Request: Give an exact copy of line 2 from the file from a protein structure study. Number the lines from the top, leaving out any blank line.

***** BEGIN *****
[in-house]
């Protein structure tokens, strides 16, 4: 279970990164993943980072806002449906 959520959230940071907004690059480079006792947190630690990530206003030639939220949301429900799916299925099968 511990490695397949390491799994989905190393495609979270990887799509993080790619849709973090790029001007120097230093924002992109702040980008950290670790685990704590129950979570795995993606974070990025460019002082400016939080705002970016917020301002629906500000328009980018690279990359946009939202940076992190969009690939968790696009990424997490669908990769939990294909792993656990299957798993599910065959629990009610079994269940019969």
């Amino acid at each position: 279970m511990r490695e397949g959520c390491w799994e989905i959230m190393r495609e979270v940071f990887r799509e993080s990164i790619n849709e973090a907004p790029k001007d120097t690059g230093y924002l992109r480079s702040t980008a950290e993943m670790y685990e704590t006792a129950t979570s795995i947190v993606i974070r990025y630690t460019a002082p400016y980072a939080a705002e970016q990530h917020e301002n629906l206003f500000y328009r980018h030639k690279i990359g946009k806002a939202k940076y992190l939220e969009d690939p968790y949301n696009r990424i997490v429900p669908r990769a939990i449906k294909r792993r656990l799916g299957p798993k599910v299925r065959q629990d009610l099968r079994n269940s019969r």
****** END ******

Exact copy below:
């Protein structure tokens, strides 16, 4: 279970990164993943980072806002449906 959520959230940071907004690059480079006792947190630690990530206003030639939220949301429900799916299925099968 511990490695397949390491799994989905190393495609979270990887799509993080790619849709973090790029001007120097230093924002992109702040980008950290670790685990704590129950979570795995993606974070990025460019002082400016939080705002970016917020301002629906500000328009980018690279990359946009939202940076992190969009690939968790696009990424997490669908990769939990294909792993656990299957798993599910065959629990009610079994269940019969």